Inga Paichadze, Communications Officer in the World Bank Georgia Office, offers this story.
Summer harvest is still a long way off, but many farmers are working hard getting ready for the season. They are planting, weeding and fencing greenhouses and fields. And thanks to newly available credit, they are able to invest more than labor in their land and their operations.
Gulnara Bodokia, owns five greenhouses in the village of Geguti in Imereti, where she grows ornamental plants and vegetables. She sells her harvest at a nearby market and in the town of Kutaisi and does most of her business in winter. In summer, people easily grow their own greens and vegetables and there is no big demand for her produce. Her annual average profit is 10,000 GEL, which is approximately $6,000.
Bodokia recently obtained 22,000 GEL credit from a microfinance institution to build new, sturdier greenhouses. The line of credit is one of many being offered to farmers around Georgia to make it easier for them to expand production. It is part of an effort backed by the World Bank to boost development of farming in the country.
"I learned about this opportunity from an acquaintance. I used to own a couple of cellophane-covered greenhouses, but hoped to build some glass-covered ones. So, I decided to apply for a credit and build new greenhouses. It was not difficult to get the loan, as when the officers came, they scrutinized everything here and considered me creditworthy," says Bodokia.
The loan enables Bodokia to keep her business afloat, and to hire seasonal workers. It's important because agriculture employs a lot of people in Georgia—and it is often the only work available in rural areas.
"In summer, when we harvest cucumbers and tomatoes, the whole family is involved: me, my husband, my son and the daughter-in-law. We harvest 5-6 tons of tomatoes per season. In winter I hire at least 5 women, sometimes the workload requires even 20 women helpers a day. In winter we harvest parsley and fennel, dill, and some other greens."
Eldar Kitiashvili, owns an orchard with a variety of fruit trees—apple, peach, cherry and also hazelnut.In Kekhijvariin village in Kvareli. He got a 2,370 GEL loan ($1,400) to buy fertilizers, pesticides and fuel and turn his backyard fruit-growing into a business.
"Representatives from the microfinance organization came to check the house and the orchard, and saw we have cattle, a car and a tractor. Our orchard is big, a bit more than one hectare. I had some money put aside and together with the credit I was able to start my business. It's impossible to cultivate such a large plot of land without some extra money, a loan. Under favorable weather conditions we can gather a minimum of 800 boxes of apples and up to 1500 boxes of tomatoes. And, if everything goes as planned, we might be able to repay the credit at once. The interest rate is good," says Kitiashvili.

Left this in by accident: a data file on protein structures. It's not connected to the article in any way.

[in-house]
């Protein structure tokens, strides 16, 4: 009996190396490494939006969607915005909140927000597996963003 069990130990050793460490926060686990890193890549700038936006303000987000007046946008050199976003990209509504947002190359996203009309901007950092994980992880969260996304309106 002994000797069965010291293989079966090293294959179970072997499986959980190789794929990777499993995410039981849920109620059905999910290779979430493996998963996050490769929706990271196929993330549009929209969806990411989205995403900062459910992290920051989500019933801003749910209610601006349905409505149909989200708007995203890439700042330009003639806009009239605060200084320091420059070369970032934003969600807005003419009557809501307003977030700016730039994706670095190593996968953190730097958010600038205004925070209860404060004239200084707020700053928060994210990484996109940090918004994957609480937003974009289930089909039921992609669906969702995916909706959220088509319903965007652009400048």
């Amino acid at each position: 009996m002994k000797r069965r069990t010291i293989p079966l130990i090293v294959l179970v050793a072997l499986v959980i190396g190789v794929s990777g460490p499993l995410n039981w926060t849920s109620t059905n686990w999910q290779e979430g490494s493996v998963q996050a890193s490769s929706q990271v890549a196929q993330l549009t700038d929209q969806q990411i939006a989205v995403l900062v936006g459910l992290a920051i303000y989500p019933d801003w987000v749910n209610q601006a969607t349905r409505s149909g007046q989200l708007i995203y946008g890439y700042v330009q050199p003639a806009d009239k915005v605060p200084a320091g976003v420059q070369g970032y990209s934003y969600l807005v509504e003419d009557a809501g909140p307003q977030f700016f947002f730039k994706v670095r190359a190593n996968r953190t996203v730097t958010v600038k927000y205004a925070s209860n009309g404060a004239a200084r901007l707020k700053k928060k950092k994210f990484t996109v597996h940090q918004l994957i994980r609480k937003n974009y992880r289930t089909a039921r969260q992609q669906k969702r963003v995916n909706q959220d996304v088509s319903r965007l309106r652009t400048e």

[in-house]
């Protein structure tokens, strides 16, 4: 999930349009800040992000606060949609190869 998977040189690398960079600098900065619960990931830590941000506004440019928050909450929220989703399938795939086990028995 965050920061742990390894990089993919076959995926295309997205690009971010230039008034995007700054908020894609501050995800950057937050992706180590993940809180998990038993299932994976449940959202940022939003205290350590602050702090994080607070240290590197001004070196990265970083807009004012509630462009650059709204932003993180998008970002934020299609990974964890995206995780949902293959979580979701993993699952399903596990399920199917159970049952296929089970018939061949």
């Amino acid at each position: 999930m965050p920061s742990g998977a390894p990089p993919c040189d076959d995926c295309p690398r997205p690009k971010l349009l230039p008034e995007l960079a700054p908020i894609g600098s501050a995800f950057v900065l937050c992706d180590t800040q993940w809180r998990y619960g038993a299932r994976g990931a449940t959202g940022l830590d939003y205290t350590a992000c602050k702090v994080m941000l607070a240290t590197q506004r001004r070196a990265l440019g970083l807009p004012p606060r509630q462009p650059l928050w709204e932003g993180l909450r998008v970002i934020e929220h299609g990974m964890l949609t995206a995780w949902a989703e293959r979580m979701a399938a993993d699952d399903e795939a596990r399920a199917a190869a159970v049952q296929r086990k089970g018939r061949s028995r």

Pig farmer Gia Benashvili got a loan from the same microfinancier as Kitiashvili—Finagro—to expand his pig farm. He now has 385 adult pigs, 100 piglets, and 200 young pigs. Two people can operate the farm in 48 hour shifts, and the business has a healthy balance sheet.
Finagro got $1.2 million through the World Bank-backed project to lend on to farmers in three regions of Georgia. Giorgi Chonishvili, Head of Supervisory Board JSC Finagro, Gori, says: "The project is very important, as it finances agriculture, a strategic sector for Georgia. Microfinance organizations do not have the luxury of getting good loan conditions. Other donors and commercial banks give us credit under worse conditions, with higher interest rates. The conditions offered under this project are truly acceptable for us, and accordingly, we offer farmers an opportunity to get loans with good interest rates."
The credit line for microfinance institutions has loaned a total of $7.5 million to over 7,000 farmers, with the vast majority of farmers receiving loans under $5,000. Cattle and dairy farmers, greenhouse owners, orchard growers and others have obtained credit on interesting terms through the program. Defaults are less than one percent.
With support, Georgia can significantly improve its agricultural production base and become an exporter of agricultural products. Studies show that exporting wine, nuts, mineral water, herbs, citrus and, fresh fruits, vegetables and livestock could help to cut rural poverty. With help from the line of credit aimed at developing rural areas, Georgia's farmers, agri-business owners and food processors are a step closer to boosting production, exports and their livelihoods.